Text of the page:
Longford Intermediate School pupils are leading active, healthier lives as they explore new countries.
Pupils in six classes at the school are some of the 20,000 New Zealanders taking part in the Young and Healthy Virtual Adventure, where points are earned by exercising, eating healthily and sleeping well.
Teacher Charlotte Forbes said she and her class enjoyed the programme, which started on November 1.
“They’ve loved it, they’ve absolutely loved it.
“I’ve enjoyed watching the kids make those changes knowing it’s so positive. And because it’s only small changes I think it will stay.
“Instead of getting in the car, a lot of them are cycling or walking.
“It’s reinforced our message of how important it is to have that healthy balance in life and how important it is to exercise for not only your physical body but for your mind as well.”
Pupils had the freedom to choose how they obtained their points, she said.
“It was about them making the changes for their life so I felt it was important that they had the control of doing that.
“For some of them just going for a walk and getting 5000 steps in a day was more than what they were doing before.
“They’ve all been able to achieve something then that’s personal to them.
“I’ve actually had parents say thank you for having these conversations with their kids because they’ve wanted them to be more active and they’ve wanted them to make changes to their diets.”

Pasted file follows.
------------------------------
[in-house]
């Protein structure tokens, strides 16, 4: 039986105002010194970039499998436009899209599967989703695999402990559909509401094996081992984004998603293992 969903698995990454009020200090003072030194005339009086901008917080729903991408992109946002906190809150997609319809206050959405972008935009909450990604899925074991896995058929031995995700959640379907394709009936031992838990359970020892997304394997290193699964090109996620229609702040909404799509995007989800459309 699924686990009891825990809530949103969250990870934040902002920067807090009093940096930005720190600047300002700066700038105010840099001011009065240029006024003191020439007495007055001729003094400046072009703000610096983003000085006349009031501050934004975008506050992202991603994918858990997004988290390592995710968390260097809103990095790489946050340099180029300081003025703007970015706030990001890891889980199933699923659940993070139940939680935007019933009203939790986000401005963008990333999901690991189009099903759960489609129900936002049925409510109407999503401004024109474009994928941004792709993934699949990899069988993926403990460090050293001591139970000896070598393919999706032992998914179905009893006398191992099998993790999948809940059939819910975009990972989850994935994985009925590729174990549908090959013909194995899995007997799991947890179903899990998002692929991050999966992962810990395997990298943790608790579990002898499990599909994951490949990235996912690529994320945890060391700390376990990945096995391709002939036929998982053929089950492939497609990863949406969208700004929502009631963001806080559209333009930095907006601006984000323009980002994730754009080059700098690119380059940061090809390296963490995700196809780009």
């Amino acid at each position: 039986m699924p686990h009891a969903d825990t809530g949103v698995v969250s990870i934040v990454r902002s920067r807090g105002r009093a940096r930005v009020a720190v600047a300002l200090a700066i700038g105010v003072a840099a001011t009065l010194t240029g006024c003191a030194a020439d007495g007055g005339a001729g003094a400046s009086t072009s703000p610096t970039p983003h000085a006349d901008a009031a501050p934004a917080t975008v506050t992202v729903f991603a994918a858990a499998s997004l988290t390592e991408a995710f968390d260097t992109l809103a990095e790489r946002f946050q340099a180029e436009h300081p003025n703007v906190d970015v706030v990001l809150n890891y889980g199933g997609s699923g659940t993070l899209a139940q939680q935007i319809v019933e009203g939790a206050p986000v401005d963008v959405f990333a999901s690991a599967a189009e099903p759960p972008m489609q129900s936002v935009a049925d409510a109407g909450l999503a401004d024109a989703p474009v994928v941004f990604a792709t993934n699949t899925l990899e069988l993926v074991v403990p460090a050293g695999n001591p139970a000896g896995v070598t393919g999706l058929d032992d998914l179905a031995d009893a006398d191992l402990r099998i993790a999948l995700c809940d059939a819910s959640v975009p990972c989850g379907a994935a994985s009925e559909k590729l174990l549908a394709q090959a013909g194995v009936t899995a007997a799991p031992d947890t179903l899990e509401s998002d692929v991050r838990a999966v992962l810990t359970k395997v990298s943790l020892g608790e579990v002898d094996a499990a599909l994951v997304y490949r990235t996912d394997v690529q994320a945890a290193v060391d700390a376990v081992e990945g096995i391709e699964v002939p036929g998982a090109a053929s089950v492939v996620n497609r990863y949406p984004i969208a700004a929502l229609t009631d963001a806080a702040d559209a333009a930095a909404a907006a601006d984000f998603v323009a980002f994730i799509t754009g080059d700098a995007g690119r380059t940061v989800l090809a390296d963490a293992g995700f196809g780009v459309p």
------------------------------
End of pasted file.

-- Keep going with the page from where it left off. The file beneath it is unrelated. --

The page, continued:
Pupils’ online avatars travelled to new countries as they accumulated points, which had inspired some to want to travel, Ms Forbes said.
“It’s showing them that the world isn’t actually as big as they think and that they can get there themselves.
“We’ve had so many whole-class conversations about each of the countries we’ve gone to.”
Pupils had also learned things about New Zealand, which was one of the destination countries.
The programme had also brought her pupils closer together, Ms Forbes said.
“They can put their Playstation down, go for a walk with their mates to catch up instead of sitting on their phone texting them.
“When the challenge first started there were two boys who enjoy running, so I said why don’t you go running together one night? And they did.
“They’ve built a nice friendship on that.
“I think it’s a fantastic challenge and I will definitely be doing it with my class next year, 110% .”
Programme founder Kim Harvey visited the school on Friday to see how the pupils had found the challenge.
Her goal was to educate people at a young age on how to live healthy lives, she said.
“If you can get children embedding these foundational ideas and habits, they’re much more likely to carry them through to adulthood.”
While the programme was targeted towards children, it had a much wider impact, Ms Harvey said.
“Your children are the biggest influence on what you do.”
“They’re the ones who are going to create a revolution in our communities, because they’re going to take it home and their parents are going to listen to them more than they listen to me.”